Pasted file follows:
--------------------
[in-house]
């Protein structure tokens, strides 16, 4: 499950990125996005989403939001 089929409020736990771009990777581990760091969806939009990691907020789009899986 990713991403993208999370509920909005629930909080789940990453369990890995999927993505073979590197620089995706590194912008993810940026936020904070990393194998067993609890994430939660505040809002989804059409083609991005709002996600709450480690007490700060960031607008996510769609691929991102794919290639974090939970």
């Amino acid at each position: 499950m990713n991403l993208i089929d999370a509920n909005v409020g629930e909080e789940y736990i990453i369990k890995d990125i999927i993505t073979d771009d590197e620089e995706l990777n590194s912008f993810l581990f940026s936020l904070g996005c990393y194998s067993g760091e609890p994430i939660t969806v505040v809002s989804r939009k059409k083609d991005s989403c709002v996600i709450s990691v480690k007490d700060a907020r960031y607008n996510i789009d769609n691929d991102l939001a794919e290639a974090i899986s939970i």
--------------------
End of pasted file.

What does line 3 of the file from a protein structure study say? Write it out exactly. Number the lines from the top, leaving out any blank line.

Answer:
């Amino acid at each position: 499950m990713n991403l993208i089929d999370a509920n909005v409020g629930e909080e789940y736990i990453i369990k890995d990125i999927i993505t073979d771009d590197e620089e995706l990777n590194s912008f993810l581990f940026s936020l904070g996005c990393y194998s067993g760091e609890p994430i939660t969806v505040v809002s989804r939009k059409k083609d991005s989403c709002v996600i709450s990691v480690k007490d700060a907020r960031y607008n996510i789009d769609n691929d991102l939001a794919e290639a974090i899986s939970i």